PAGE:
Mexico, the United States, and Guatemala are the only three countries where the citizens' right to bear arms is guaranteed in the constitution. Unlike the United States, Mexico has some of the strictest gun control laws, yet illegal firearms flood the country. In fact, Mexico has every gun control law that anti-gun activists wish to pass in the United States.
The high level of violence in the largest Spanish speaking nation has led some Mexicans to rethink gun control.
"Let's fight to regain our peace of mind. Today Mexico needs you," the Mexican Association of Firearms Users posted. "We must ensure the existence of our rights and a good future for our children."
Gun control laws in Mexico.
Mexicans can purchase only a single handgun and up to 9 long guns. Citizens are all required to prove that they belong to a hunting or shooting club to buy a gun.
Gun shows and private sales are banned in Mexico, and the government oversees all transactions. Gun buybacks are a thing in Mexico where owners are only allowed to resell their firearms to the government.
Every firearm buyer is subjected to mandatory background checks, which could last up to half a year.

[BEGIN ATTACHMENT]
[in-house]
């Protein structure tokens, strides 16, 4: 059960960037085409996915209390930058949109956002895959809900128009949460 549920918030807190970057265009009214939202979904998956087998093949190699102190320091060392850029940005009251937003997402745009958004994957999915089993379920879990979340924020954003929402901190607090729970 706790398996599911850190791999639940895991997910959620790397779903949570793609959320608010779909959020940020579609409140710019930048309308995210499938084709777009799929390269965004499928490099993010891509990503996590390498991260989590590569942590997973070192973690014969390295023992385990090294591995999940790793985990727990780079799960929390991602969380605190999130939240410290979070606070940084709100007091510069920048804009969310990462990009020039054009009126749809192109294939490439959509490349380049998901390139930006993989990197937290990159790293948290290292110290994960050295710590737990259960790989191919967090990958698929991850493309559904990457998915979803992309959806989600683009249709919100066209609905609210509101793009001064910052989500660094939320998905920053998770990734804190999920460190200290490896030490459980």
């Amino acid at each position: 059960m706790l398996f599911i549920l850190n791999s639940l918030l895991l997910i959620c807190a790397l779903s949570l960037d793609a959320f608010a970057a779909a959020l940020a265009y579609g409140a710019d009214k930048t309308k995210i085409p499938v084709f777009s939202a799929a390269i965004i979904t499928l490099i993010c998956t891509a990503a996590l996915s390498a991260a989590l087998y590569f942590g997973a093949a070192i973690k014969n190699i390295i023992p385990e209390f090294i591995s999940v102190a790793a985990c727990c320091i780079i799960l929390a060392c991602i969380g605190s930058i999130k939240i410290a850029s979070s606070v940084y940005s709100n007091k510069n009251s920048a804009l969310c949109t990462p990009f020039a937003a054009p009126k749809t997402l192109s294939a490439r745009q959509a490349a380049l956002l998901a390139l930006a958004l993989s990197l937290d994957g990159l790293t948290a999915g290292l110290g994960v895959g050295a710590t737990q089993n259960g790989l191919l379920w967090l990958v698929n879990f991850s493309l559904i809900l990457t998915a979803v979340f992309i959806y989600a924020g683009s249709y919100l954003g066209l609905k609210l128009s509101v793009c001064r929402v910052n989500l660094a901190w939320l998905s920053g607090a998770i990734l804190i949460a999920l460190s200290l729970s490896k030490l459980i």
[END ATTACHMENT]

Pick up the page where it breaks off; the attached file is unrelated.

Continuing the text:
Concealed carry is rare, and citizens must obtain a separate license, which is almost impossible to get.
De-facto arms control measures.
The Directorate of Arms and Ammunitions Sales is the only gun shop in a country with over 126 million people. The shop attendants are active soldiers dressed in official uniforms. People living from as far as Puerto Escondido must travel to the City of Palaces to complete all transactions.
Given the long waiting periods, a citizen has to make the trip several times. Guns and permits are also priced way above what most people could afford. This explains why the only gun store in the country used to sell only 38 firearms per day.
Given the strict restrictions, it would be tough for criminals to obtain firearms. However, over 85% of all guns in Mexico are illegal and are responsible for over 100,000 deaths in the past decade. This is because only law-abiding Mexicans obey the country's gun control laws.
Julian LeBaron, a Mexican-American whose family members died in a cartel ambush, thinks Mexicans should be allowed to take responsibility for their safety.
"Every person should have the means to defend themselves, especially if authorities don't have the power to stop the crimes – especially organized crime. It becomes a vicious cycle," LeBaron told Fox News.
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